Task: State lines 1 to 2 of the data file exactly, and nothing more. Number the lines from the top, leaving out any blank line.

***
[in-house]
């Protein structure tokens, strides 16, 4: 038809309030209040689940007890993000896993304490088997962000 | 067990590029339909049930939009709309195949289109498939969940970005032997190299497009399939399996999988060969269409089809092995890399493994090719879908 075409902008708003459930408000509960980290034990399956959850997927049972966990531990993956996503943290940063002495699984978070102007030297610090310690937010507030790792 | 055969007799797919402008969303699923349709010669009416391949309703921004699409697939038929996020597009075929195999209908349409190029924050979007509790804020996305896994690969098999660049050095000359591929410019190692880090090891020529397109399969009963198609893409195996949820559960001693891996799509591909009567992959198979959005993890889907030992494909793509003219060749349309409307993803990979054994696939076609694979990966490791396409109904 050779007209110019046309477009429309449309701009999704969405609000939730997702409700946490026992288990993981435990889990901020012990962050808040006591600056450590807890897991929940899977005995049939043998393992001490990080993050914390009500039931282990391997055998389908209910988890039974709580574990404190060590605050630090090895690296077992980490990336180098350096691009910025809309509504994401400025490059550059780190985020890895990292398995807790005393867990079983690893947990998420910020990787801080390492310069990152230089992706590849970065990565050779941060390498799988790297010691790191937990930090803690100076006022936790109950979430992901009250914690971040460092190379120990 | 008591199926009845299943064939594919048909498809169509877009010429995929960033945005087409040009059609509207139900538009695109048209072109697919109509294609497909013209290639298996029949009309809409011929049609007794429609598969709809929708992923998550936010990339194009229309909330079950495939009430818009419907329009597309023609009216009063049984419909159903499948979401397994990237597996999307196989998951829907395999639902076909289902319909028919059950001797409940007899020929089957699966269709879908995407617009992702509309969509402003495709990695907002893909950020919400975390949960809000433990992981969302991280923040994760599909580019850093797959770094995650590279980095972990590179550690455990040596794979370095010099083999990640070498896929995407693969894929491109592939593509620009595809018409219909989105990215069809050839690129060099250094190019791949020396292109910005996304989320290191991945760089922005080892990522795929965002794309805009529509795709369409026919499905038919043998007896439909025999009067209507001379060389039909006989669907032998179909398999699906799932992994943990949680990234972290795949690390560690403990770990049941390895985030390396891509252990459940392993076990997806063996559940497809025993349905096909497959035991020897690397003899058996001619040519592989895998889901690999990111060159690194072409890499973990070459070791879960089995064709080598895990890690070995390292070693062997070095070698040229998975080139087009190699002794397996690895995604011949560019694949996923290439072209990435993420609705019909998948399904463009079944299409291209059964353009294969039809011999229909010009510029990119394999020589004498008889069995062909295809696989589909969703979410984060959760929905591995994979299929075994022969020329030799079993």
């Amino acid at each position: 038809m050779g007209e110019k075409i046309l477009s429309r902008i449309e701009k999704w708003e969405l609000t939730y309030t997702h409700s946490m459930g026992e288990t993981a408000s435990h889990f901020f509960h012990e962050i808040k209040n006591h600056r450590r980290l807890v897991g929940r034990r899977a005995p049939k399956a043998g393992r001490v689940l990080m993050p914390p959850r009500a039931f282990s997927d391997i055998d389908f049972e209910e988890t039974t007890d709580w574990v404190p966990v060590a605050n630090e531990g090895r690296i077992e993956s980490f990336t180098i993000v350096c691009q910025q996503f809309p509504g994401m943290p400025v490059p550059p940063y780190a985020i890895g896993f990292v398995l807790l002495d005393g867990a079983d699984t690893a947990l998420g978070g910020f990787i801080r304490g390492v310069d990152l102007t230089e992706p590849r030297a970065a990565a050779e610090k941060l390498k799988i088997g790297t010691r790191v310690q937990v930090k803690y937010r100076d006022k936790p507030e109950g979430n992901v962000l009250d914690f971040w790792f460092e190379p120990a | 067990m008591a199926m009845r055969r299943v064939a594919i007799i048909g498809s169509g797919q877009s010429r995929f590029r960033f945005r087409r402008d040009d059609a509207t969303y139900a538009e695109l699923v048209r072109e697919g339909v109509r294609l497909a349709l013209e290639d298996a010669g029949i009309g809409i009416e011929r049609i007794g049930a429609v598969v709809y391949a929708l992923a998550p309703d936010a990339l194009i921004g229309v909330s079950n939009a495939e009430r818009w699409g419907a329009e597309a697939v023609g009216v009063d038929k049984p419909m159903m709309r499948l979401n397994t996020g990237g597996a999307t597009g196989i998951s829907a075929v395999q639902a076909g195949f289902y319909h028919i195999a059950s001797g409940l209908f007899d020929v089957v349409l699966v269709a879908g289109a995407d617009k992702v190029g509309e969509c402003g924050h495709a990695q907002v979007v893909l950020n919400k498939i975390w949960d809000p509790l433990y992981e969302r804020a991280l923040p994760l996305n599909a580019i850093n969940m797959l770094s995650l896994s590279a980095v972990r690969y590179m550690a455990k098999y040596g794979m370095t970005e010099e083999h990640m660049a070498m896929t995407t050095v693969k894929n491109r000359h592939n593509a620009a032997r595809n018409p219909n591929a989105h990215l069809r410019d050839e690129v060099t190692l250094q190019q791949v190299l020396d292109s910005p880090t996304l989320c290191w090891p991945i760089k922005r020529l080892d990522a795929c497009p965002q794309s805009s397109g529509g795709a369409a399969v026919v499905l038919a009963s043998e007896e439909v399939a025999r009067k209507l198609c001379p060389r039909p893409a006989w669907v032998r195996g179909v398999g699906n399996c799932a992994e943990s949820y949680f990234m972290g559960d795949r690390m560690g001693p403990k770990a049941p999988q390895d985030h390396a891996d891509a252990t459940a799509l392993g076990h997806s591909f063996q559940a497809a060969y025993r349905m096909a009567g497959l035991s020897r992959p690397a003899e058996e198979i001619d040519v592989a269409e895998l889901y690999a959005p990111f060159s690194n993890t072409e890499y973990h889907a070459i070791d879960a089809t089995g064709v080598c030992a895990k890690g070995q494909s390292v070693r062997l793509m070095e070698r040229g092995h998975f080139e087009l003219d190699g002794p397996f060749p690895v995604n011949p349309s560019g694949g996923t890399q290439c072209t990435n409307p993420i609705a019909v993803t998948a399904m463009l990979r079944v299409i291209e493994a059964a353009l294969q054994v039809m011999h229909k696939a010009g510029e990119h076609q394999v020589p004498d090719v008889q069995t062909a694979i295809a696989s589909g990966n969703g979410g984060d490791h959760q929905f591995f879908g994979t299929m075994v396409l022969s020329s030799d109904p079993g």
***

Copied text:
[in-house]
């Protein structure tokens, strides 16, 4: 038809309030209040689940007890993000896993304490088997962000 | 067990590029339909049930939009709309195949289109498939969940970005032997190299497009399939399996999988060969269409089809092995890399493994090719879908 075409902008708003459930408000509960980290034990399956959850997927049972966990531990993956996503943290940063002495699984978070102007030297610090310690937010507030790792 | 055969007799797919402008969303699923349709010669009416391949309703921004699409697939038929996020597009075929195999209908349409190029924050979007509790804020996305896994690969098999660049050095000359591929410019190692880090090891020529397109399969009963198609893409195996949820559960001693891996799509591909009567992959198979959005993890889907030992494909793509003219060749349309409307993803990979054994696939076609694979990966490791396409109904 050779007209110019046309477009429309449309701009999704969405609000939730997702409700946490026992288990993981435990889990901020012990962050808040006591600056450590807890897991929940899977005995049939043998393992001490990080993050914390009500039931282990391997055998389908209910988890039974709580574990404190060590605050630090090895690296077992980490990336180098350096691009910025809309509504994401400025490059550059780190985020890895990292398995807790005393867990079983690893947990998420910020990787801080390492310069990152230089992706590849970065990565050779941060390498799988790297010691790191937990930090803690100076006022936790109950979430992901009250914690971040460092190379120990 | 008591199926009845299943064939594919048909498809169509877009010429995929960033945005087409040009059609509207139900538009695109048209072109697919109509294609497909013209290639298996029949009309809409011929049609007794429609598969709809929708992923998550936010990339194009229309909330079950495939009430818009419907329009597309023609009216009063049984419909159903499948979401397994990237597996999307196989998951829907395999639902076909289902319909028919059950001797409940007899020929089957699966269709879908995407617009992702509309969509402003495709990695907002893909950020919400975390949960809000433990992981969302991280923040994760599909580019850093797959770094995650590279980095972990590179550690455990040596794979370095010099083999990640070498896929995407693969894929491109592939593509620009595809018409219909989105990215069809050839690129060099250094190019791949020396292109910005996304989320290191991945760089922005080892990522795929965002794309805009529509795709369409026919499905038919043998007896439909025999009067209507001379060389039909006989669907032998179909398999699906799932992994943990949680990234972290795949690390560690403990770990049941390895985030390396891509252990459940392993076990997806063996559940497809025993349905096909497959035991020897690397003899058996001619040519592989895998889901690999990111060159690194072409890499973990070459070791879960089995064709080598895990890690070995390292070693062997070095070698040229998975080139087009190699002794397996690895995604011949560019694949996923290439072209990435993420609705019909998948399904463009079944299409291209059964353009294969039809011999229909010009510029990119394999020589004498008889069995062909295809696989589909969703979410984060959760929905591995994979299929075994022969020329030799079993």